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Caught on camera: Thieves target catalytic converters at car dealership

INDIANAPOLIS — A car dealership on the west side of Indianapolis is out thousands of dollars because of thieves targeting catalytic converters.

Early Sunday morning, AMS Cars had nine catalytic converters cut off of vehicles in their lot. Sam Sodhi, manager of AMS Cars told News 8 this happens often.

“Every other month,” he said.

Sodhi said this theft is one of the worst they’ve experienced. The entire thing was caught on their security cameras.

The video shows someone in-between their cars and crawling under them. You can see sparks flying from where they cut the catalytic converters off under the cars.

A neighboring business called 911 when their security camera system sent them an alert. Minutes later, the Indianapolis Metropolitan Police Department can be seen arriving and arresting one of the two suspects.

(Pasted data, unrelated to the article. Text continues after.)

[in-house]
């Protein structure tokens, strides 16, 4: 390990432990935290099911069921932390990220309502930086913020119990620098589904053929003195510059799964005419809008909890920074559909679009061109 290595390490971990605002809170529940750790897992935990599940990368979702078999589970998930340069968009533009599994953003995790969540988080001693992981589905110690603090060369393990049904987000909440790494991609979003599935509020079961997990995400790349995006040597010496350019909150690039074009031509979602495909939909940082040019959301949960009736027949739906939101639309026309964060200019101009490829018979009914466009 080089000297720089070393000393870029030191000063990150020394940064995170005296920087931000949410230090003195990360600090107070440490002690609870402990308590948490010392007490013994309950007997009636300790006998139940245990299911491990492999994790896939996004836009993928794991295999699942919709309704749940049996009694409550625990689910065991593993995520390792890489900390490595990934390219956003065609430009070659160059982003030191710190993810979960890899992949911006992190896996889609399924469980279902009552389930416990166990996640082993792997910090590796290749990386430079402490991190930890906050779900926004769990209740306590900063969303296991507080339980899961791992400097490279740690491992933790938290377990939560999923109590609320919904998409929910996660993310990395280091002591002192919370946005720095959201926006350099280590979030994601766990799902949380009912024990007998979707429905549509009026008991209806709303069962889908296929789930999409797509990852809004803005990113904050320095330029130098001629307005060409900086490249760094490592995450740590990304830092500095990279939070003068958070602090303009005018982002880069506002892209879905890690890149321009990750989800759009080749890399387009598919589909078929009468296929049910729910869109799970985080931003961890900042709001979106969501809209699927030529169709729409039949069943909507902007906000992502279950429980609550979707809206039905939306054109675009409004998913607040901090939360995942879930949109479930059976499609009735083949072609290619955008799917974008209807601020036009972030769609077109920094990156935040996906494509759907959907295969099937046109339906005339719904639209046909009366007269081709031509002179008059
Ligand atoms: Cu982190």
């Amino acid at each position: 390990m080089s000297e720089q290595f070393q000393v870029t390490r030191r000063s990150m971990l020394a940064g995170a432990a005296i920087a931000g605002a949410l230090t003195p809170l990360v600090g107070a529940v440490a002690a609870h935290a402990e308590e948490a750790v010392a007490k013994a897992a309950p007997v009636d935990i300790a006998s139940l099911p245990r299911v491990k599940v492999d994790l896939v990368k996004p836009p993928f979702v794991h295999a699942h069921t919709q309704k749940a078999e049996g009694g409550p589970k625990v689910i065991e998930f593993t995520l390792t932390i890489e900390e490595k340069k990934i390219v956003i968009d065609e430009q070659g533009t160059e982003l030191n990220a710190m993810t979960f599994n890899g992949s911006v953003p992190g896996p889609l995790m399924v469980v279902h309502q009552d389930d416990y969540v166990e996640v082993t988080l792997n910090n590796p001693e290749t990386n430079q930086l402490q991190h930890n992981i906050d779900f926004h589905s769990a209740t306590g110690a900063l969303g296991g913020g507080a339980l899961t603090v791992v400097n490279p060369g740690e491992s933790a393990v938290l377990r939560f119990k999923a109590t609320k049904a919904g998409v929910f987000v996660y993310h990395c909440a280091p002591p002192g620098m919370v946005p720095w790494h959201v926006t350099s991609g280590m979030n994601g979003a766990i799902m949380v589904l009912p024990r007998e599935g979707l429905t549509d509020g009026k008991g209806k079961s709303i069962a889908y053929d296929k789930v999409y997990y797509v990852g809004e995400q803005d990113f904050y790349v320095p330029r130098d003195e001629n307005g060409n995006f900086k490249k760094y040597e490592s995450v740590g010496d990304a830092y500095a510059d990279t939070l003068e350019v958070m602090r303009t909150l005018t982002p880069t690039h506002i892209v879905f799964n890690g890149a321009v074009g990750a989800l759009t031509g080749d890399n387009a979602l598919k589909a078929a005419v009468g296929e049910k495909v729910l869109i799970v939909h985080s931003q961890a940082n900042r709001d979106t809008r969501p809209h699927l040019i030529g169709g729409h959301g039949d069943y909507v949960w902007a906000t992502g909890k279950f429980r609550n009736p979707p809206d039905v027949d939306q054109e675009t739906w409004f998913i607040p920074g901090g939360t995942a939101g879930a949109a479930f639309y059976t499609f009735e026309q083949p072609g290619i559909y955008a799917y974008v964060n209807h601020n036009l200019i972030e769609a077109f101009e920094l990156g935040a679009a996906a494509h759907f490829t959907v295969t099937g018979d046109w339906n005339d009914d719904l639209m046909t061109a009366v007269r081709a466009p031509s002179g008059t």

Collin Rushton is charged with felony theft in connection to the alleged theft. Police are still looking for a second suspect who ran away from the scene when they arrived.

IMPD told News 8 catalytic converter thefts are a consistent problem.

“It’s been on our radar for some time now,” said IMPD Public Information Officer William Young.

It’s not easy to catch the thieves because the car parts are hard to match with the crime, “It is extremely difficult, because they don’t have a VIN number, a Vehicle Identification number,” Young said.

Car owners can have their catalytic converters painted and engraved with the VIN number so it’s easier for IMPD to track. This case was different because they were able to catch the suspect in the act.

“It’s always good to have good neighbors. Well lit areas. Camera footage is always good so that we can be able to track down these individuals and I think in this particular case that’s exactly what happened,” Young said.

Sodhi says they’re glad the they were caught, but their business will still have to pay a hefty price to fix the cars and get them ready for sale.

“About 1500 bucks a piece plus labor,” he said.

That equates to roughly $13,000.

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